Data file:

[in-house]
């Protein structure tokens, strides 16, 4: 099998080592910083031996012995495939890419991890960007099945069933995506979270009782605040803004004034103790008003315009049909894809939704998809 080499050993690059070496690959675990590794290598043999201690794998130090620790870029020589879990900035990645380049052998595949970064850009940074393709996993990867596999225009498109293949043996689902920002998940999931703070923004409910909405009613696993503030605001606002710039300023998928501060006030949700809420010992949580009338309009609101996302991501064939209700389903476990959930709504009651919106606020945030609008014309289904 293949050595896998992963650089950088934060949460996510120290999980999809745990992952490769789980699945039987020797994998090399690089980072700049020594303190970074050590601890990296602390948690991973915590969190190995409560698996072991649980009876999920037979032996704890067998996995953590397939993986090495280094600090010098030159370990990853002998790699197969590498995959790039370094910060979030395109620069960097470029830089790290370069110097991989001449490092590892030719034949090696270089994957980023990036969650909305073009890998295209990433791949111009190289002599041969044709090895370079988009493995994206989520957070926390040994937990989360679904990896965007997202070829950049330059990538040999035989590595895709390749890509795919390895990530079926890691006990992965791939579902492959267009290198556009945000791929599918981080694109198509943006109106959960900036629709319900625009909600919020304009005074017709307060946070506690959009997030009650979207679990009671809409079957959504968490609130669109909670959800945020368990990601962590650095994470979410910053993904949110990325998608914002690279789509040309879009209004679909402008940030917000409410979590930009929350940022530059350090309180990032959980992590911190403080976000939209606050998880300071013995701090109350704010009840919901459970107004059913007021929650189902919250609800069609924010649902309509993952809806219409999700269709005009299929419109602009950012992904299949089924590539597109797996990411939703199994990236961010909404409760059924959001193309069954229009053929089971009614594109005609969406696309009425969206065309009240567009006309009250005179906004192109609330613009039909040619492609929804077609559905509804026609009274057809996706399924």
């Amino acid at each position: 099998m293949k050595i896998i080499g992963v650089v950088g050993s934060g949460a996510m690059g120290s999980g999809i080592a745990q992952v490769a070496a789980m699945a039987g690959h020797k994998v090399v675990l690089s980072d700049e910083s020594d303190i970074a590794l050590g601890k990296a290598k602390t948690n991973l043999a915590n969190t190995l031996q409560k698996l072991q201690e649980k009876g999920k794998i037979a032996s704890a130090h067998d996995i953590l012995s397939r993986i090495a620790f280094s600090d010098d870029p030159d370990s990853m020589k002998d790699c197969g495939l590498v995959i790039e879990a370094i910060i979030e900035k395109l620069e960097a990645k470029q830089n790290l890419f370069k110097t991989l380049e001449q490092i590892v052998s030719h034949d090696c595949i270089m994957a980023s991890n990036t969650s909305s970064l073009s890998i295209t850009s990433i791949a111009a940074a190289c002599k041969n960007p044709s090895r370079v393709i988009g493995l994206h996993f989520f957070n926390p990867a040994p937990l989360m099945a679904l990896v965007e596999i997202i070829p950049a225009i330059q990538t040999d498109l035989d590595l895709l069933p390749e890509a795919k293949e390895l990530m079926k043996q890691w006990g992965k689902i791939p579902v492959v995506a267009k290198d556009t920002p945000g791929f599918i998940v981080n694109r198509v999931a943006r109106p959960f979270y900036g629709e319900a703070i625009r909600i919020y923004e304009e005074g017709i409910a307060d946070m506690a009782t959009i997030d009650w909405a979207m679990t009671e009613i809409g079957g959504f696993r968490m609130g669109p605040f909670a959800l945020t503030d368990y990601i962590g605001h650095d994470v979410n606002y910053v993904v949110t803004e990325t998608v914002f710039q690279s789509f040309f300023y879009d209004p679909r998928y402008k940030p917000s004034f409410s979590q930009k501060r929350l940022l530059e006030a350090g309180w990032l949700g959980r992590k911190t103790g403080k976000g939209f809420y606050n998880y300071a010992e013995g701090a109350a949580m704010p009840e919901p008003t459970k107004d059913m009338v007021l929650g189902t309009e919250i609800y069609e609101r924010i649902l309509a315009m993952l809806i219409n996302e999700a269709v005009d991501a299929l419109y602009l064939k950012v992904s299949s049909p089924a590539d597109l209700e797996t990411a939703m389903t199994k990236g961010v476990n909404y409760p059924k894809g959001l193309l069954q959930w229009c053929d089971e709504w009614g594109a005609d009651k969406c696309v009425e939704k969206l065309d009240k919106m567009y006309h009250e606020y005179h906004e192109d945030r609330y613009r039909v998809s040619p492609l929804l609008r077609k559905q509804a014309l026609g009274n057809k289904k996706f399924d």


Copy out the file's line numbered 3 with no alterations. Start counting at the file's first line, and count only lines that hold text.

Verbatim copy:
């Amino acid at each position: 099998m293949k050595i896998i080499g992963v650089v950088g050993s934060g949460a996510m690059g120290s999980g999809i080592a745990q992952v490769a070496a789980m699945a039987g690959h020797k994998v090399v675990l690089s980072d700049e910083s020594d303190i970074a590794l050590g601890k990296a290598k602390t948690n991973l043999a915590n969190t190995l031996q409560k698996l072991q201690e649980k009876g999920k794998i037979a032996s704890a130090h067998d996995i953590l012995s397939r993986i090495a620790f280094s600090d010098d870029p030159d370990s990853m020589k002998d790699c197969g495939l590498v995959i790039e879990a370094i910060i979030e900035k395109l620069e960097a990645k470029q830089n790290l890419f370069k110097t991989l380049e001449q490092i590892v052998s030719h034949d090696c595949i270089m994957a980023s991890n990036t969650s909305s970064l073009s890998i295209t850009s990433i791949a111009a940074a190289c002599k041969n960007p044709s090895r370079v393709i988009g493995l994206h996993f989520f957070n926390p990867a040994p937990l989360m099945a679904l990896v965007e596999i997202i070829p950049a225009i330059q990538t040999d498109l035989d590595l895709l069933p390749e890509a795919k293949e390895l990530m079926k043996q890691w006990g992965k689902i791939p579902v492959v995506a267009k290198d556009t920002p945000g791929f599918i998940v981080n694109r198509v999931a943006r109106p959960f979270y900036g629709e319900a703070i625009r909600i919020y923004e304009e005074g017709i409910a307060d946070m506690a009782t959009i997030d009650w909405a979207m679990t009671e009613i809409g079957g959504f696993r968490m609130g669109p605040f909670a959800l945020t503030d368990y990601i962590g605001h650095d994470v979410n606002y910053v993904v949110t803004e990325t998608v914002f710039q690279s789509f040309f300023y879009d209004p679909r998928y402008k940030p917000s004034f409410s979590q930009k501060r929350l940022l530059e006030a350090g309180w990032l949700g959980r992590k911190t103790g403080k976000g939209f809420y606050n998880y300071a010992e013995g701090a109350a949580m704010p009840e919901p008003t459970k107004d059913m009338v007021l929650g189902t309009e919250i609800y069609e609101r924010i649902l309509a315009m993952l809806i219409n996302e999700a269709v005009d991501a299929l419109y602009l064939k950012v992904s299949s049909p089924a590539d597109l209700e797996t990411a939703m389903t199994k990236g961010v476990n909404y409760p059924k894809g959001l193309l069954q959930w229009c053929d089971e709504w009614g594109a005609d009651k969406c696309v009425e939704k969206l065309d009240k919106m567009y006309h009250e606020y005179h906004e192109d945030r609330y613009r039909v998809s040619p492609l929804l609008r077609k559905q509804a014309l026609g009274n057809k289904k996706f399924d």